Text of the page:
The First Year of College: An Honest Look at My Experience

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Madeleine, Hydrocephalus Association Teens Take Charge bloggerBy Madeleine Darowiche, Teens Take Charge Mentor Task Force Member

One of the biggest lessons I took away from this past year was that this first year in college was hard in ways different than I had expected. There were times I thought I wouldn’t make it through the year. I wasn’t even that far from home, but it was still difficult.  In the end, I am very proud that I stuck it out and stayed because I needed to, for no one but myself. Here is an honest look at my experience over this first year.

Friends. In movies and TV shows, it often seems like roommates are the best of friends. Well that definitely isn’t 100% true.  Unfortunately, my roommates and I were beyond incompatible, so I ended up moving twice due to some personality conflicts. Also, before I arrived at college, I had the mindset that I was going to immediately make many friends, which didn’t happen because, by the time I got there, I was too overwhelmed with the new environment and all the adjustments.

I ended up becoming really good friends with one of my roommates from the summer semester, and for a while, she was my only really good friend. Eventually, I met some of her friends and got to know them more, but she is still the one I’m closest to. Finding friends is still challenging for me, but I hope that things will get better. I’m in a lot better position than I was a few months ago, considering I never thought I would make any friends at some of my lowest points.

Courseload. As far as coursework load, I was surprised. It wasn’t as difficult as I thought it was going to be; although that also depends on the courses being taken. That doesn’t mean I didn’t have to work hard; I definitely had to! I think I found the workload easier because of my expectations and the fact that I put in a lot of extra time and effort. I also found I had a lot more free time than I had anticipated, even with all the studying I did. In the beginning, all that free time was difficult because it just made me think about home and miss it even more, but eventually I just got used to it.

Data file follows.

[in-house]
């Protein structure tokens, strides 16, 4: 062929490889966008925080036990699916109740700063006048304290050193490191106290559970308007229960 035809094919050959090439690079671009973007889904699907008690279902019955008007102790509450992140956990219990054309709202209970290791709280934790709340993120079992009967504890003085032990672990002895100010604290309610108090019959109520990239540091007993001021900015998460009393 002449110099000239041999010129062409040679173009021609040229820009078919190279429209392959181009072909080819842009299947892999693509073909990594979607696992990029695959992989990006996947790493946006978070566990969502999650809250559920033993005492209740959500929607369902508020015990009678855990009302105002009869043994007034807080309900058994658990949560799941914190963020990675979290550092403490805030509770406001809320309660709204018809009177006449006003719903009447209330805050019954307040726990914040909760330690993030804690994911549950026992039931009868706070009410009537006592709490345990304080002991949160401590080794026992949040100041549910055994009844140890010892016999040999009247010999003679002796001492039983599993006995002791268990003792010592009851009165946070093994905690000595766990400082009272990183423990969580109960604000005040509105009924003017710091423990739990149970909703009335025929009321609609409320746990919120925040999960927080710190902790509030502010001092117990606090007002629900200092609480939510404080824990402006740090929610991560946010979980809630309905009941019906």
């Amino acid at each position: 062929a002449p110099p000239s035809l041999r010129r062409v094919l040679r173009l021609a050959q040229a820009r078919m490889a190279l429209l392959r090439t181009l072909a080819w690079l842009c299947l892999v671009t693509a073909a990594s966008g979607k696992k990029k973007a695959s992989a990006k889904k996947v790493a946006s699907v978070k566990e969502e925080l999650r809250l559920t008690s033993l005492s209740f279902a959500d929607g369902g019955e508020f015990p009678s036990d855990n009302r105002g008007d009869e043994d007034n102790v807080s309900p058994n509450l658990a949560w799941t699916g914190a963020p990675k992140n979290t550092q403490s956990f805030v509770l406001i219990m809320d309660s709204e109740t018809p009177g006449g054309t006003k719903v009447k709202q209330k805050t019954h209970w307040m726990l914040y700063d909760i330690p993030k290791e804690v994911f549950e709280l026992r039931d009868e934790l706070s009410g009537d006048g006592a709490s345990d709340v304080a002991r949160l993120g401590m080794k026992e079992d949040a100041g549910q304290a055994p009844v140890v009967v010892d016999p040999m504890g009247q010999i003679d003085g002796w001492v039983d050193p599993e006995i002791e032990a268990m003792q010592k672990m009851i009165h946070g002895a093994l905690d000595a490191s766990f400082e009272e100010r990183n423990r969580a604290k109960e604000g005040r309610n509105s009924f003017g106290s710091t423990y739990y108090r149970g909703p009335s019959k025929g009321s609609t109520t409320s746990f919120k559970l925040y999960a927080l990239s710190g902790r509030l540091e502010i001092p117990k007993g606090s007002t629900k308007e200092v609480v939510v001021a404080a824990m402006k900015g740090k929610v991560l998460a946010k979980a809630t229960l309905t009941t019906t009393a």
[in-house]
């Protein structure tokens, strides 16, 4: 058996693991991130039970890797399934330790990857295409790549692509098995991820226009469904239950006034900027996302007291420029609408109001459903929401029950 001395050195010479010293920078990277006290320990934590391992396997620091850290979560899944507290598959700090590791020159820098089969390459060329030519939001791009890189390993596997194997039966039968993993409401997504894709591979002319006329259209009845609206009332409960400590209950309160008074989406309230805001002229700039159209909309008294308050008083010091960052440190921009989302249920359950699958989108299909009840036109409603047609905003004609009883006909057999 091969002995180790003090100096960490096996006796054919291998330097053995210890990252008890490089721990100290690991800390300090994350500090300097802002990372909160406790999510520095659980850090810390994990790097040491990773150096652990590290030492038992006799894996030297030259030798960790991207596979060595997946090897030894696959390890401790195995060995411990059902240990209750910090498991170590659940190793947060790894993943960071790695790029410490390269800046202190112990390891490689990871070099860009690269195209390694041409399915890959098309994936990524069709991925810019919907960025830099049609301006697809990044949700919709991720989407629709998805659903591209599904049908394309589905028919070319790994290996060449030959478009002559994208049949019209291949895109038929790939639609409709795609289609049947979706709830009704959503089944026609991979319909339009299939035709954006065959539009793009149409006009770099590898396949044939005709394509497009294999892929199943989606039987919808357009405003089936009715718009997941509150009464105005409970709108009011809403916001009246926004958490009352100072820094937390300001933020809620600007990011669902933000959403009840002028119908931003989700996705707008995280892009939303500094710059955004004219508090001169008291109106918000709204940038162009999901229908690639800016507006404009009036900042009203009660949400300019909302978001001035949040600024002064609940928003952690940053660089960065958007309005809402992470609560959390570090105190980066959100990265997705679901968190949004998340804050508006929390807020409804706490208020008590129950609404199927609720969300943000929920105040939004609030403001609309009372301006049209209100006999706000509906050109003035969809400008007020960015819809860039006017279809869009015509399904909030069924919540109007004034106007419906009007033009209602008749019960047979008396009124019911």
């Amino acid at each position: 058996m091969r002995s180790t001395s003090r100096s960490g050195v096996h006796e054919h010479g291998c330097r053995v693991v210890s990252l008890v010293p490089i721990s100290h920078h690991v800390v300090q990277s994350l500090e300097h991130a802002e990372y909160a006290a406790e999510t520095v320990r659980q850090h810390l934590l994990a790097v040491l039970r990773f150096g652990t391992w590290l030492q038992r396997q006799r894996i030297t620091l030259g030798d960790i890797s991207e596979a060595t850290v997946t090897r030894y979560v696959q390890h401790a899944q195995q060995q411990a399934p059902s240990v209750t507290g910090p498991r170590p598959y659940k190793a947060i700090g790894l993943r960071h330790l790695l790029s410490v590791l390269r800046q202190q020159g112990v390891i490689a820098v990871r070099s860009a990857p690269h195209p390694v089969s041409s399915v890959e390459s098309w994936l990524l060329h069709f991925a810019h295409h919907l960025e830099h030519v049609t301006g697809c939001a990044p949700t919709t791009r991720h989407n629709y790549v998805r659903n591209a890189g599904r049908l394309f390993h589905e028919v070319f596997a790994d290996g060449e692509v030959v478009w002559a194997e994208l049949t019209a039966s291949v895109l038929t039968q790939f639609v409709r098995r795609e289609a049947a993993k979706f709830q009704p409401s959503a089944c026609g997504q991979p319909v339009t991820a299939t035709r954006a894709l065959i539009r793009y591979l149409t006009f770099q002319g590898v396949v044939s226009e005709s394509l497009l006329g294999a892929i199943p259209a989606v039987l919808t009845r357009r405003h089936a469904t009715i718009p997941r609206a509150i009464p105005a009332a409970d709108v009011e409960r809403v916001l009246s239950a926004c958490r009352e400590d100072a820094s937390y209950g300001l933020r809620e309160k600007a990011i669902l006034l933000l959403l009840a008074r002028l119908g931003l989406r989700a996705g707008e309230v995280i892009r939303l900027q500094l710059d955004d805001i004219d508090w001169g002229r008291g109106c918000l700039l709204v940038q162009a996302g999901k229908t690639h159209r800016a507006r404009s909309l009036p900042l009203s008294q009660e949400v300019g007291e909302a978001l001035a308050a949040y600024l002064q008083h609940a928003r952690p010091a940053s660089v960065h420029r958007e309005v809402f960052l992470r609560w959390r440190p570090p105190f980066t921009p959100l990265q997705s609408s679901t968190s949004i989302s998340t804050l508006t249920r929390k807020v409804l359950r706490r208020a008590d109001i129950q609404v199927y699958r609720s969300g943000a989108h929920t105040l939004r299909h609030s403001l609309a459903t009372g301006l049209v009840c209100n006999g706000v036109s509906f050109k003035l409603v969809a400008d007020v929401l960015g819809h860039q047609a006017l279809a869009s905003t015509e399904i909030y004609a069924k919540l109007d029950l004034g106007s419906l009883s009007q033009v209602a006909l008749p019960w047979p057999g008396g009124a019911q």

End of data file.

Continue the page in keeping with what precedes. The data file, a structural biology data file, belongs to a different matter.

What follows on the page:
Finding my path. I thought I would know where I fit in and find my place immediately, but I didn’t. Even now, after the year has been completed, I still don’t really know my path or where I fit. I’m thankful though, that I knew what I wanted to major in before I started, and I know I made the right choice. If I didn’t know my major or if I had to change it, I think it would just make me feel more out of place.

Missing home. Homesickness was one of the most difficult challenges I had during this first year. I called home often in the beginning, but, like other aspects of adjustment, it improved with time.

Math. I accomplished a few things this past year, and the one I am most proud of is that I managed to get an A in math this past semester. I know many people with hydrocephalus struggle with math, so let that be a lesson: never let hydrocephalus get in the way. Anything is possible.

So, the first year was hard. I needed to prove to myself that I could do it and be independent. I did. And eventually things did get a lot better, but I definitely had my struggles and low points. I learned so much about myself and what I am capable of handling. Looking back, I haven’t the slightest clue as to how I got through certain things, but the point is, I did. The first year of college is a learning experience, to say the least. It changes you for the better, I think. I also learned a lot about other people. I went into high school knowing so many people, but in college, I knew no one. I didn’t realize how challenging it would be to completely start over. In the end, though, I’m pretty happy I did it. I have met people of many different backgrounds and ages, which I think is awesome.

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1 Comments for : The First Year of College: An Honest Look at My Experience
    • Kris
    • June 9, 2016
    Reply

    Congratulations, Madeline! It looks like you have adjusted very well to college life and have not let hydrocephalus limit or discourage you from living your life. It helps to have the kind of support and resources that are available through the Association, and the ability to get access to them through the Internet. I wish it had been around when I was growing up, as it would have made the transition to college much easier. Wishing you all the best as you go forward.

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